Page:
This story was corrected at 1:45 p.m. on May 14, 2014. An explanation follows the story.
Montgomery County police have charged two teens in connection with anti-Semitic graffiti in Potomac and Rockville.
Chief J. Thomas Manger said the boys — one 16 years old, the other 17 years old — were arrested Thursday and have since been released to the custody of their parents. The hate incidents were reported between April 18 and 21 at:
• Montgomery Child Care, 11614 Seven Locks Road, Potomac — a swastika and “All Jews Burn” were drawn on two buses.
• Young Israel of Potomac, 11618 Seven Locks Road, Potomac — a swastika was drawn on the synagogue sign.
• the 11100 block of Old Coach Road, Rockville — “SS” and a swastika were drawn on the windshield of a vehicle.
Manger said evidence from surveillance videos and work by local police school resource officers linked the teens to the acts.
They were arrested on 16 charges apiece, including hate crimes and malicious destruction of property, according to Sgt. Ruben Rosario. The 16 charges include the three alleged hate crimes, plus other acts of vandalism in Potomac and Rockville in April.
The youths were not charged as adults, but Manger said such charges were still a possibility.
Police did not provide the names of the youths because they had not been charged as adults. The Gazette generally does not name juveniles unless they have been charged as adults.
Montgomery County officials said they were troubled that youths could be associated with hate crimes.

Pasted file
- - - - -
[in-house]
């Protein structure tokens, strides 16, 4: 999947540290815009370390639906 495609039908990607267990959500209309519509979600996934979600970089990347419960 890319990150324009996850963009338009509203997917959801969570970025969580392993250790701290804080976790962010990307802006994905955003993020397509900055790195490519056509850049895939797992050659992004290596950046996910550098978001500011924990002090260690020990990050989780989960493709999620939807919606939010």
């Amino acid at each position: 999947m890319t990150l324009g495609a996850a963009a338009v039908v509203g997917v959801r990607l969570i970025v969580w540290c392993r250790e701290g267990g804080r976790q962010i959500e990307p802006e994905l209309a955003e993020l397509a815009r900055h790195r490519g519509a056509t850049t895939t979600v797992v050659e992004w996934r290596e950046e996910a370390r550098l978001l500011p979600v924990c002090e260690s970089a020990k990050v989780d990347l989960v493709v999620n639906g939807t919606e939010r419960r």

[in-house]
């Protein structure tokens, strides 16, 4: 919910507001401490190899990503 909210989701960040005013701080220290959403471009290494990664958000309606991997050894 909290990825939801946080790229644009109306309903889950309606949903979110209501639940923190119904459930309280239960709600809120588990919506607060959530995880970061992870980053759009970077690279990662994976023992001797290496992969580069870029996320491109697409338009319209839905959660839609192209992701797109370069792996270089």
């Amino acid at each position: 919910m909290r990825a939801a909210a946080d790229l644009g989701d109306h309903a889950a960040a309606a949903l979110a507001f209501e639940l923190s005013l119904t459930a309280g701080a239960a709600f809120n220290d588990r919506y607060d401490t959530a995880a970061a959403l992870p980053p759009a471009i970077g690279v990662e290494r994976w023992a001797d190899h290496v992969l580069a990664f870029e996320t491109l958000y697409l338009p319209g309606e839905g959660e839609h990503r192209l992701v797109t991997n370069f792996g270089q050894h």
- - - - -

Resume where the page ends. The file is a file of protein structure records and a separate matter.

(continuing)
“I thought we were better than this,” Montgomery County Executive Isiah Leggett told reporters outside police headquarters Friday.
In a statement submitted to police, Rabbi Yosef Singer of Congregation Young Israel Ezeras Israel of Potomac thanked police for apprehending the alleged vandals. He said the quick response showed that “acts of hatred would not be tolerated.”
Meanwhile, Montgomery County’s interfaith community is standing in solidarity with the congregation.
“Hate crimes are on the rise in this country,” said Hedieh Mirahmadi, founder of the Montgomery Village-based International Cultural Center. “We didn’t think it would affect us here in Montgomery County, but obviously it is. It’s something we have to take seriously.”
The Rev. Mansfield Kaseman, the interfaith community liaison for the county’s Office of Community Partnerships, said he hopes the incident could be an educational moment.
“We would hope and pray that while the letter of the law is being enforced the way it needs to be, that there would be an opportunity for them to come to know the depth of the hurt and pain they have brought not just upon Rabbi Singer and his congregation, but upon us all,” Kaseman said. “Because for us in Montgomery County, any injustice, any place is an injustice to all of us.”
An earlier version of this story had an incorrect age for one of the boys who were arrested.